The Coastal Post - September, 1998

Headwaters Forest: Living History Or Lumber Profits

By Stephen Simac

When a 1000-year-old redwood comes thundering to the ground, its wrenching core cries out like a harpooned blue whale. Julia Butterfly, sitting 200 feet up in a 2000-year-old redwood tree in the Headwaters forest, and the men with chainsaws among the roots of trees they were felling near her, listened to them die together. The men cheered. Butterfly cried, and the tree she was saving, Luna to her, wept blood-red sap.

By sitting in one tree, Julia Butterfly is attempting to save the largest remaining old-growth redwood forest on private lands. There are other tree-sitters, and many other people working to save these virgin forests, but Butterfly has gained worldwide publicity for the Headwaters forest and her determined effort to prevent its logging.

The land held together by these ancient trees was bought in 1986 by Charles Hurwitz, CEO of Maxxam Corp., with funds from his failed savings and loan in Texas, which cost taxpayers $1.6 billion. He tripled the rate of cutting trees from the previous owners of Pacific Lumber, and PL has been cited for over 200 violations of the Forest Practices Act since the takeover.

The increased cutting of redwoods throughout the north counties in the late '80s drew opposition from the environmentalist group Earth First! Redwood Summer in 1990 drew thousands of people to the redwoods region even after organizers Judy Bari and Daryl Cherney were bombed and arrested in the hospital in an attempt to neutralize the opposition.

They sued the FBI and the Oakland police for false arrest. Judy Bari died of cancer last year, but the suit continues. It is in appeal after a federal judge ruled that the FBI and Oakland police department could be sued because they had maliciously made false claims in order to arrest the two.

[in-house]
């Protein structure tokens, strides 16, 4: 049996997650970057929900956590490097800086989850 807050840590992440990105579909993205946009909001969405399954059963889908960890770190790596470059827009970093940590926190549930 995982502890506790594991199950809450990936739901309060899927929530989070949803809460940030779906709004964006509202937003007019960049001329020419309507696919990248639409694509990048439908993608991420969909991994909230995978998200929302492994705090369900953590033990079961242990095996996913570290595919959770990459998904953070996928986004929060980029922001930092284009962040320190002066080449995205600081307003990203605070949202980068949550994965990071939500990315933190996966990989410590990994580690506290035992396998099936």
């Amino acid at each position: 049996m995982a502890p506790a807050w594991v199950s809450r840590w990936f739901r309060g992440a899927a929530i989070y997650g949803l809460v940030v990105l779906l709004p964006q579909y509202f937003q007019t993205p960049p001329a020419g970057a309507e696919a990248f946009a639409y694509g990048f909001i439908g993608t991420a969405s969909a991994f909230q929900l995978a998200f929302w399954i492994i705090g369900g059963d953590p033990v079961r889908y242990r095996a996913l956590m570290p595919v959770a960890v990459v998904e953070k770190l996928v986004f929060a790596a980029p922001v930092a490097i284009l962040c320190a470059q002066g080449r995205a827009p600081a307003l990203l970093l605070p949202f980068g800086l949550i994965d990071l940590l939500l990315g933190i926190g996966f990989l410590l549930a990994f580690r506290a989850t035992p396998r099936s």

The bomber was never found. It wasn't the Unabomber. FBI agents and Oakland police officers had attended a bomb training camp on Pacific Lumber property a month before, it didn't help their investigation. The arrest warrant and cavalier treatment of evidence was extremely suspicious, and the whole thing reeked of COINTELPRO, an illegal FBI harassment of subversive groups in the '70s.

The continued pressure on Pacific Lumber and politicians by environmentalists and Earth First actions forced a deal for the Headwaters Forest to be bought by the state and federal government. Government has always been generous with Hurwitz instead of prosecuting him for his crimes against nature. Senator Feinstein brokered a deal to pay him $380 million for some virgin groves preservation.

No mention was made of the lawsuit the Treasury Department has brought against Maxxam and Hurwitz for the S&L; failure. Since he used funds from it to gain financing to buy Pacific Lumber, a debt-for-nature swap has been supported by environmentalists and union organizations, but not by politicians or the media. A $50,000 reward has been offered for information leading to the arrest and jailing of Charles Hurwitz.

Feinstein would rather pay him $400 million to save some trees and let Pacific Lumber log the rest of its land with inadequate stream setbacks. Her deal would threaten coho salmon, spotted owls, marbled murrelets, and newts with extinction, and let PL clear-cut huge areas, including the grove Luna stands as sentinel in.

Their current cutting has caused massive mudslides, with one taking out seven homes in Stafford below Luna and Julia Butterfly. The company has been cited for over 100 infractions in the last year, and is definitely not planning for the seventh generation. Hurwitz raided the lumberjacks' pension fund of $55 million when he bought PL, and their kids won't even have an ancient tree to sink their chainsaw into.